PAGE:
Course Meeting Times

Lectures: 1 session / week, 2 hours / session


We live in an increasingly virtual world. We interact over email and IM; we meet new people and keep up with friends via their online profiles. We are continuously building a vast record of our various transactions, a personal portrait in clicks, words and video. And our communications are becoming integrated into the walls of our homes and offices, a ubiquitous blanket of connectivity.

This virtual world is wholly synthetic: the design of the underlying system shapes how you appear, what you can see and hear, and who has access to what. As designers, we are responsible for thinking about the impact of our creations: we can envision a future in which technology expands our sociability, making an extraordinarily creative, communicative and cooperative world, but we can also envision a dystopic future where friendship has become a conduit for marketing and awareness of universal surveillance choreographs our every move.


Requirements include weekly readings followed by short writing assignments, three design projects, active class participation and a final project.



In-class participation in discussion and critique50%
On the design assignments - graded on creativity, completeness, and insight into solving the given problem50%



Introduction: the design of mediated interaction

Course overview; big questions in this field; fundamental design concepts


Legibility and abstraction

How to design environments that go beyond copying the everyday physical world, yet remain intuitively comprehensible

Metaphor and design

Design review: interaction space; depicting conversation

Maps of conversations can show many things: who participated? What was their role? How did the topic evolve? And these maps can themselves be landscapes, the context for future discussions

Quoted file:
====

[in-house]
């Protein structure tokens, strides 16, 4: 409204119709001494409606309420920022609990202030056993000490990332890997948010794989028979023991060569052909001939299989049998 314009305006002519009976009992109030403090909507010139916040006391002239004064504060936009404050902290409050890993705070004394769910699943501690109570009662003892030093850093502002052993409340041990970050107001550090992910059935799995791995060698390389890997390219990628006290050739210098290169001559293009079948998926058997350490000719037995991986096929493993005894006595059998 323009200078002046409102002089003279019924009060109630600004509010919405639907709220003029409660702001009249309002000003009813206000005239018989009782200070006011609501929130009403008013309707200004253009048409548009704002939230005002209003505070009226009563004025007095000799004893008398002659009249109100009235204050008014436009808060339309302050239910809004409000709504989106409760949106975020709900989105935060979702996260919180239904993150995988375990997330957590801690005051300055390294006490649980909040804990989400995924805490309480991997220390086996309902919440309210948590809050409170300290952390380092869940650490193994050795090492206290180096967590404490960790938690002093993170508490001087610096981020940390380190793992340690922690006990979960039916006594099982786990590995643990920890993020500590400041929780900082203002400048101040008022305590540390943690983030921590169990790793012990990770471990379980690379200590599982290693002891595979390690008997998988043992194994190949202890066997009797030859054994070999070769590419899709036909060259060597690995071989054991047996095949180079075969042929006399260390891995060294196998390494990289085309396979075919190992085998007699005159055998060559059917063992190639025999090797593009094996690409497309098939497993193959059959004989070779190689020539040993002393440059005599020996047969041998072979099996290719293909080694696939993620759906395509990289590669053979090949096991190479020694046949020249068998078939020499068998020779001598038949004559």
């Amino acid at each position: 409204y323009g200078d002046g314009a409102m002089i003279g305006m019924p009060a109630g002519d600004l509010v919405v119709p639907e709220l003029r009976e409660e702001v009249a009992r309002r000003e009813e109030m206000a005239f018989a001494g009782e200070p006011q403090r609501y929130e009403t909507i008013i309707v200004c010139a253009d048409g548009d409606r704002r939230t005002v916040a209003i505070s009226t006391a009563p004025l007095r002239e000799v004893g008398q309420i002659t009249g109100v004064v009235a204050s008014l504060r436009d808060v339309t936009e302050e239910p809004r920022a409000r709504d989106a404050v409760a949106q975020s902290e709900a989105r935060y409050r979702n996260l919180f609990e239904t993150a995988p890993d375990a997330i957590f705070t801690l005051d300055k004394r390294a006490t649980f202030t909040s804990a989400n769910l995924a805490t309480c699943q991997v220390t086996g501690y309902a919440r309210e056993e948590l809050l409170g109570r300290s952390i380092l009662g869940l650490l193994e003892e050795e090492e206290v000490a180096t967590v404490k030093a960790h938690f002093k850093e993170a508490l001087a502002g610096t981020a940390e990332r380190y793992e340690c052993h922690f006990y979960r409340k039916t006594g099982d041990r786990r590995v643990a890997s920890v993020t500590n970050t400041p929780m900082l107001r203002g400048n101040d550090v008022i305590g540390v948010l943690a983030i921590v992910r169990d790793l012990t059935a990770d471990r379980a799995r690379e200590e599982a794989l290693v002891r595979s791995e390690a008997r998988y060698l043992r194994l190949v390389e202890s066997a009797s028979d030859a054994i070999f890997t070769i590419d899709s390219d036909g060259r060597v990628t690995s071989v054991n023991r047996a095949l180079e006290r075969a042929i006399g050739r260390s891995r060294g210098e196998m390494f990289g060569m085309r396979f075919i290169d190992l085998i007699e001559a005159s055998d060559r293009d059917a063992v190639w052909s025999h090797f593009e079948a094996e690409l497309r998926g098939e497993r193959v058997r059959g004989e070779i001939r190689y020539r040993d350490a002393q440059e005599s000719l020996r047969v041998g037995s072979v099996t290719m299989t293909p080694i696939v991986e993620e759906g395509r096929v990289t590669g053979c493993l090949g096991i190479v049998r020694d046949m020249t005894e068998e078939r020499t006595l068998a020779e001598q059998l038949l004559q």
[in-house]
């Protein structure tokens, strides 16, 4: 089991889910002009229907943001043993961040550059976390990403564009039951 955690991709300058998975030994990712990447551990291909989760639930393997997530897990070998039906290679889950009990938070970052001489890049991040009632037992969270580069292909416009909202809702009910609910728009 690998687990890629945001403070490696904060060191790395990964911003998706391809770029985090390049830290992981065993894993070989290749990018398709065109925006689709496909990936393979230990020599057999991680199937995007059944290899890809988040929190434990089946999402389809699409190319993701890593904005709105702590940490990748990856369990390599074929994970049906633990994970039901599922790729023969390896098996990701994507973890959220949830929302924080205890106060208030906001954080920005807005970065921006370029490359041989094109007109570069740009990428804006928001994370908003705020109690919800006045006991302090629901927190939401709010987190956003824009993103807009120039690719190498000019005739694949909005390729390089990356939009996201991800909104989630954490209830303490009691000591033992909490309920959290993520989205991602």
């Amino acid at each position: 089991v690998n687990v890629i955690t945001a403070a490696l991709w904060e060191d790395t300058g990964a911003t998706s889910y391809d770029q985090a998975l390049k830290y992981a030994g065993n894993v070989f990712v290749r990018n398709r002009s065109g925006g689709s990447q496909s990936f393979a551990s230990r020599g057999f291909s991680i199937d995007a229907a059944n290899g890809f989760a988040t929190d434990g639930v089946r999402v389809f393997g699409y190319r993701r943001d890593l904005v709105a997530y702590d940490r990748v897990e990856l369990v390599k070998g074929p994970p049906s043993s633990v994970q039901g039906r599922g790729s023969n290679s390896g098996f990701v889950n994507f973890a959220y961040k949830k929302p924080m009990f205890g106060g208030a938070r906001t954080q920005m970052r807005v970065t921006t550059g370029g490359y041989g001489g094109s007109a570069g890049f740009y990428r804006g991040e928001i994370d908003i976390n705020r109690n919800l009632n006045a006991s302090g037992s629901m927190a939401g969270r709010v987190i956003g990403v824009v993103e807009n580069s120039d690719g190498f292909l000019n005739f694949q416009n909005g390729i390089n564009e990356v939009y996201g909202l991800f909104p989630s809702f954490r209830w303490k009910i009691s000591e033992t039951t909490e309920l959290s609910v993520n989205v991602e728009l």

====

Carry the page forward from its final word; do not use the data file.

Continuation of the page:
Design problem 1: interaction space design

Visualizing time and history

The 4th dimension: clocks, calendars and other ways of marking time

Mapping conversations

Design review: personal history; varieties of portraiture

Portraits depict appearance, but they have also be made of movements, musical compositions, shopping lists, etc. Introduction to the range and art of portraiture

Design problem 2: personal time-line project

Data portraits / depicting people

What are the salient features about a person that makes them recognizable, as an individual or as a social type

Varieties of portraiture

Design review: data portrait

Design problem 3: concrete and abstract portraits

Augmented realities: visible projections and invisible annotations

Lozano-Hemmer; Naimark; Oursler; politics of public space augmentation

Augmented publics / communicating spaces

Final project proposals

Discussion of proposals

Proposal for final project


Surveillance and transparency

Supertraces: surveillance, privacy, persuasion

Final presentations

Finish final projects